It is not a minor issue. Zen is not a means of escaping one’s difficulties, of hiding from them, or ignoring them, pretending they don’t exist. One thing Zen can do, however, is help one gain perspective about those difficulties. More importantly, those challenges in no way prevent one from coming to those intuitive insights which are the heart of the practice.
                Josh is one of the four teachers of Boundless Way Zen; he came up with the name. Melissa Blacker and David Rynick in Worcester [see 5/3 entry for 2013] along with James are the others. In some ways, they are a conservative school, although Josh is adamant that the elements of Japanese Zen they retain are done so wholly because of their efficacy. But the school is also innovative in one very significant way: students are encouraged to attend dokusan with all four teachers.
                “If you only go to dokusan with one teacher,” Josh says, “you can come to equate the Dharma with that particular teacher’s presentation of it. But when you go to four teachers, it is like Venn Diagrams; there is a very real and essential area where all four circles overlap. But there are also large parts of those circles that do not overlap.” He has a talent for coming up with analogies like that. Another is his description of the current dissemination of disparate Zen practices as being similar to the explosion of life forms during the Cambrian Age. Some experiments will prove successful; others won’t.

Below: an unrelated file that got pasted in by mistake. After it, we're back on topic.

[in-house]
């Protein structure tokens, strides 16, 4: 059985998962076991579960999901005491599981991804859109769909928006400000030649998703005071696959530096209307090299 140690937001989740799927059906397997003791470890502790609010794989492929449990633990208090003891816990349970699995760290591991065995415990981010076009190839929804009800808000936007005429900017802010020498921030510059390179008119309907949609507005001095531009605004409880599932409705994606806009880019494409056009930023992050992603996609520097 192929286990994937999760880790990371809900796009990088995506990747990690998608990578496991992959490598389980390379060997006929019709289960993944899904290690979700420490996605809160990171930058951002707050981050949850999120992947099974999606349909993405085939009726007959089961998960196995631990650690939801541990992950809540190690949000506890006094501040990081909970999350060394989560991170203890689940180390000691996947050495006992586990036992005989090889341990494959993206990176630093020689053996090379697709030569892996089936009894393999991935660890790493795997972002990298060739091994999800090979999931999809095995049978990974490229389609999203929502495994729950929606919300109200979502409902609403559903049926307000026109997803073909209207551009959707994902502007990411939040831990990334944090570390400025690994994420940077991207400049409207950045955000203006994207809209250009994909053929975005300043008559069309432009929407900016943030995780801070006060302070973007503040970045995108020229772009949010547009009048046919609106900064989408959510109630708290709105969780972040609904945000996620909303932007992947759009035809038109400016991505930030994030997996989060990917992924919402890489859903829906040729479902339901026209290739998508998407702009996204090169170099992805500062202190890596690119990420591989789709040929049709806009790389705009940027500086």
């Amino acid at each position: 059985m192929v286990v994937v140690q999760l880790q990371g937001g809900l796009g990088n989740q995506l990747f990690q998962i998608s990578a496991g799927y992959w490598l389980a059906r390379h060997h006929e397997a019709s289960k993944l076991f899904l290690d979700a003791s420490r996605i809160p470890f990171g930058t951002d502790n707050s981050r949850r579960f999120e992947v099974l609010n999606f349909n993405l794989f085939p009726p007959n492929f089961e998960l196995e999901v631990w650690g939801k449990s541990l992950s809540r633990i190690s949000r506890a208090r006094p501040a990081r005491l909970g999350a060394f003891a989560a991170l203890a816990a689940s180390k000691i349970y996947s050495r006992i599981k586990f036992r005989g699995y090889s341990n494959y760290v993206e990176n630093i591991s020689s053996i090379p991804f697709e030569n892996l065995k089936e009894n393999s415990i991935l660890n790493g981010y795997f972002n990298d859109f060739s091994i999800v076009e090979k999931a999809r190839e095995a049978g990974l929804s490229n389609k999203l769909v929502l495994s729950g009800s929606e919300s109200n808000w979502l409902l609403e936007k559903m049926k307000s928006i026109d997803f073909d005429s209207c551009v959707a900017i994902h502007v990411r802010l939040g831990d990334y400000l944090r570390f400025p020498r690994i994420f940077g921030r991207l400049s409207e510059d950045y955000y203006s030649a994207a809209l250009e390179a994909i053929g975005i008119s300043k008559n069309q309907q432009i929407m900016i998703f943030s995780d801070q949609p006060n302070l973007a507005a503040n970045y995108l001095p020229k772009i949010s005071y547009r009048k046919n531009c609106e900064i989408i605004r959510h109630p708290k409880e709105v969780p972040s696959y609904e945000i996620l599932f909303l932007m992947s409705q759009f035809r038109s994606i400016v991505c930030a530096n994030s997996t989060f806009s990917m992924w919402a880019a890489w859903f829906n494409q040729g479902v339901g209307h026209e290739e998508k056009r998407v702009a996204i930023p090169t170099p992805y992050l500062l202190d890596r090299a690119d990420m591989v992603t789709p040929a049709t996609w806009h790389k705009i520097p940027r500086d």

Cypress Trees in the Garden:
Bartok, Josh – 203, 213, 223-233, 467

Addendum - September 2022:
I owe Josh a debt of gratitude for the Venn Diagram analogy. The importance of being able to distinguish the Dharma from personal character should have been self-evident, but it hadn’t been until Josh pointed it out. That affected every other interview I have conducted since then. I recognized from that point on that the focus of my writing would be the areas of the diagram that did not overlap.
In 2020, Josh, of his own volition, gave up his status as a priest and a Zen teacher. He admitted having been in a relationship with a student and in a public apology to his community stated:

“I acknowledge that I inappropriately crossed boundaries in relationship that were my own sacred responsibility to hold and that I created circumstances of secrecy and deceit. Caught myself by the energies of suffering, I amplified suffering in others rather than diminishing it, and I disrupted this community. I betrayed all of your trust, and I betrayed the vows and values I myself hold most dear. I am so deeply, deeply sorry for these things. I make this apology to you all and in front of you all as embodiments of the Three Treasures. I assure you I take to heart the implications of this transgression, and I vow to continue my deepening work in understanding and addressing the causes and conditions that led to my failures and my harm-causing so I can prevent them in the future.”